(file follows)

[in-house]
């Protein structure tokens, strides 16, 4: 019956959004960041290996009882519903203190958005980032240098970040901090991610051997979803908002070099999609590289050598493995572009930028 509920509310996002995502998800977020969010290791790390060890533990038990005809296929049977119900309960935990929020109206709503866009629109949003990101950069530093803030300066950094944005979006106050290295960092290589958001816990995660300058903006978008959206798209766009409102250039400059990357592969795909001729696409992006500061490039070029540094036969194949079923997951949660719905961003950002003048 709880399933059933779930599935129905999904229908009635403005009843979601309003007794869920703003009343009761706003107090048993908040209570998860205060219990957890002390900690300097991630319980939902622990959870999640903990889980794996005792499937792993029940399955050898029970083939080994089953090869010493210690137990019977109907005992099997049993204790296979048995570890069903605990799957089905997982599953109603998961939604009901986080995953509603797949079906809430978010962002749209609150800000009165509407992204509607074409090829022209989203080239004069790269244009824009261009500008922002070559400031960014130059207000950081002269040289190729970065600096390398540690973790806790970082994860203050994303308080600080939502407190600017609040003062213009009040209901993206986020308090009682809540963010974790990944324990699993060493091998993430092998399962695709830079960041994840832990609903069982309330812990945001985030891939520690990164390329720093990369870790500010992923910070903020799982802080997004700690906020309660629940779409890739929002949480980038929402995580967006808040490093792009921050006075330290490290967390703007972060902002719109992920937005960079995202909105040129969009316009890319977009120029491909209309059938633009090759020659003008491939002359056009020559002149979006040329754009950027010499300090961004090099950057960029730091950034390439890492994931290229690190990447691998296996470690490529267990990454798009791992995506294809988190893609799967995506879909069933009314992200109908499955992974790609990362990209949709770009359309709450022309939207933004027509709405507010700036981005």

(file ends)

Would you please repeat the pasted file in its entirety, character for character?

[in-house]
């Protein structure tokens, strides 16, 4: 019956959004960041290996009882519903203190958005980032240098970040901090991610051997979803908002070099999609590289050598493995572009930028 509920509310996002995502998800977020969010290791790390060890533990038990005809296929049977119900309960935990929020109206709503866009629109949003990101950069530093803030300066950094944005979006106050290295960092290589958001816990995660300058903006978008959206798209766009409102250039400059990357592969795909001729696409992006500061490039070029540094036969194949079923997951949660719905961003950002003048 709880399933059933779930599935129905999904229908009635403005009843979601309003007794869920703003009343009761706003107090048993908040209570998860205060219990957890002390900690300097991630319980939902622990959870999640903990889980794996005792499937792993029940399955050898029970083939080994089953090869010493210690137990019977109907005992099997049993204790296979048995570890069903605990799957089905997982599953109603998961939604009901986080995953509603797949079906809430978010962002749209609150800000009165509407992204509607074409090829022209989203080239004069790269244009824009261009500008922002070559400031960014130059207000950081002269040289190729970065600096390398540690973790806790970082994860203050994303308080600080939502407190600017609040003062213009009040209901993206986020308090009682809540963010974790990944324990699993060493091998993430092998399962695709830079960041994840832990609903069982309330812990945001985030891939520690990164390329720093990369870790500010992923910070903020799982802080997004700690906020309660629940779409890739929002949480980038929402995580967006808040490093792009921050006075330290490290967390703007972060902002719109992920937005960079995202909105040129969009316009890319977009120029491909209309059938633009090759020659003008491939002359056009020559002149979006040329754009950027010499300090961004090099950057960029730091950034390439890492994931290229690190990447691998296996470690490529267990990454798009791992995506294809988190893609799967995506879909069933009314992200109908499955992974790609990362990209949709770009359309709450022309939207933004027509709405507010700036981005």